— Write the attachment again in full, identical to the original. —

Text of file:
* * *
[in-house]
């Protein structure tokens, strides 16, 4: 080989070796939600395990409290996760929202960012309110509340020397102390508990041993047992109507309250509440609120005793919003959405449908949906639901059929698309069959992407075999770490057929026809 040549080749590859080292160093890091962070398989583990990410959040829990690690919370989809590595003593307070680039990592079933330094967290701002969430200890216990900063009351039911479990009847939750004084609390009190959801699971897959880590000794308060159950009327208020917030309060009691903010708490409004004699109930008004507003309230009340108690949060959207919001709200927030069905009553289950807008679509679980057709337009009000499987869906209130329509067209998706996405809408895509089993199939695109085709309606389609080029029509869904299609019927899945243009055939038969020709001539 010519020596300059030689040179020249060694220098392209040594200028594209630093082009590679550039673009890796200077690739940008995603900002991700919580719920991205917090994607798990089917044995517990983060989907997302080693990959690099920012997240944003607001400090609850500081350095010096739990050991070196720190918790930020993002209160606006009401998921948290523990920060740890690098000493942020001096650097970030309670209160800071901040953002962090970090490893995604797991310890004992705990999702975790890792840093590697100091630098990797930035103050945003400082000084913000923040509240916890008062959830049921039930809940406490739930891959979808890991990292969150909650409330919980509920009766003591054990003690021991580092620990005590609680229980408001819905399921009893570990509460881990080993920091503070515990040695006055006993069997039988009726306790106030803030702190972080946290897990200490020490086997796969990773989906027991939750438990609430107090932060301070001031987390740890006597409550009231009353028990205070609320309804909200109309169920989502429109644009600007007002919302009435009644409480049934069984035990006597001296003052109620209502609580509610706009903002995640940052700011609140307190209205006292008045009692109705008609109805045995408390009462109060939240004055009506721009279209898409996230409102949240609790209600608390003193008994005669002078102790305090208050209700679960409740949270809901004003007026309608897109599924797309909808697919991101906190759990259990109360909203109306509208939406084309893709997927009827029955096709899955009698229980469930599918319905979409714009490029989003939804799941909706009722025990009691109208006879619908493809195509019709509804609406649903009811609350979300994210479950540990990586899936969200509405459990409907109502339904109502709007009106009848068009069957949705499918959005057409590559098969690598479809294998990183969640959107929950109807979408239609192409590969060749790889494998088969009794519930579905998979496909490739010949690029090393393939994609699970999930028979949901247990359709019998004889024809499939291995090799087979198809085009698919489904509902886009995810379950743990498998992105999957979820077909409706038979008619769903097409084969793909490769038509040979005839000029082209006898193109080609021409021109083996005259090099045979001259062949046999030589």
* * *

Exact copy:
[in-house]
């Protein structure tokens, strides 16, 4: 080989070796939600395990409290996760929202960012309110509340020397102390508990041993047992109507309250509440609120005793919003959405449908949906639901059929698309069959992407075999770490057929026809 040549080749590859080292160093890091962070398989583990990410959040829990690690919370989809590595003593307070680039990592079933330094967290701002969430200890216990900063009351039911479990009847939750004084609390009190959801699971897959880590000794308060159950009327208020917030309060009691903010708490409004004699109930008004507003309230009340108690949060959207919001709200927030069905009553289950807008679509679980057709337009009000499987869906209130329509067209998706996405809408895509089993199939695109085709309606389609080029029509869904299609019927899945243009055939038969020709001539 010519020596300059030689040179020249060694220098392209040594200028594209630093082009590679550039673009890796200077690739940008995603900002991700919580719920991205917090994607798990089917044995517990983060989907997302080693990959690099920012997240944003607001400090609850500081350095010096739990050991070196720190918790930020993002209160606006009401998921948290523990920060740890690098000493942020001096650097970030309670209160800071901040953002962090970090490893995604797991310890004992705990999702975790890792840093590697100091630098990797930035103050945003400082000084913000923040509240916890008062959830049921039930809940406490739930891959979808890991990292969150909650409330919980509920009766003591054990003690021991580092620990005590609680229980408001819905399921009893570990509460881990080993920091503070515990040695006055006993069997039988009726306790106030803030702190972080946290897990200490020490086997796969990773989906027991939750438990609430107090932060301070001031987390740890006597409550009231009353028990205070609320309804909200109309169920989502429109644009600007007002919302009435009644409480049934069984035990006597001296003052109620209502609580509610706009903002995640940052700011609140307190209205006292008045009692109705008609109805045995408390009462109060939240004055009506721009279209898409996230409102949240609790209600608390003193008994005669002078102790305090208050209700679960409740949270809901004003007026309608897109599924797309909808697919991101906190759990259990109360909203109306509208939406084309893709997927009827029955096709899955009698229980469930599918319905979409714009490029989003939804799941909706009722025990009691109208006879619908493809195509019709509804609406649903009811609350979300994210479950540990990586899936969200509405459990409907109502339904109502709007009106009848068009069957949705499918959005057409590559098969690598479809294998990183969640959107929950109807979408239609192409590969060749790889494998088969009794519930579905998979496909490739010949690029090393393939994609699970999930028979949901247990359709019998004889024809499939291995090799087979198809085009698919489904509902886009995810379950743990498998992105999957979820077909409706038979008619769903097409084969793909490769038509040979005839000029082209006898193109080609021409021109083996005259090099045979001259062949046999030589």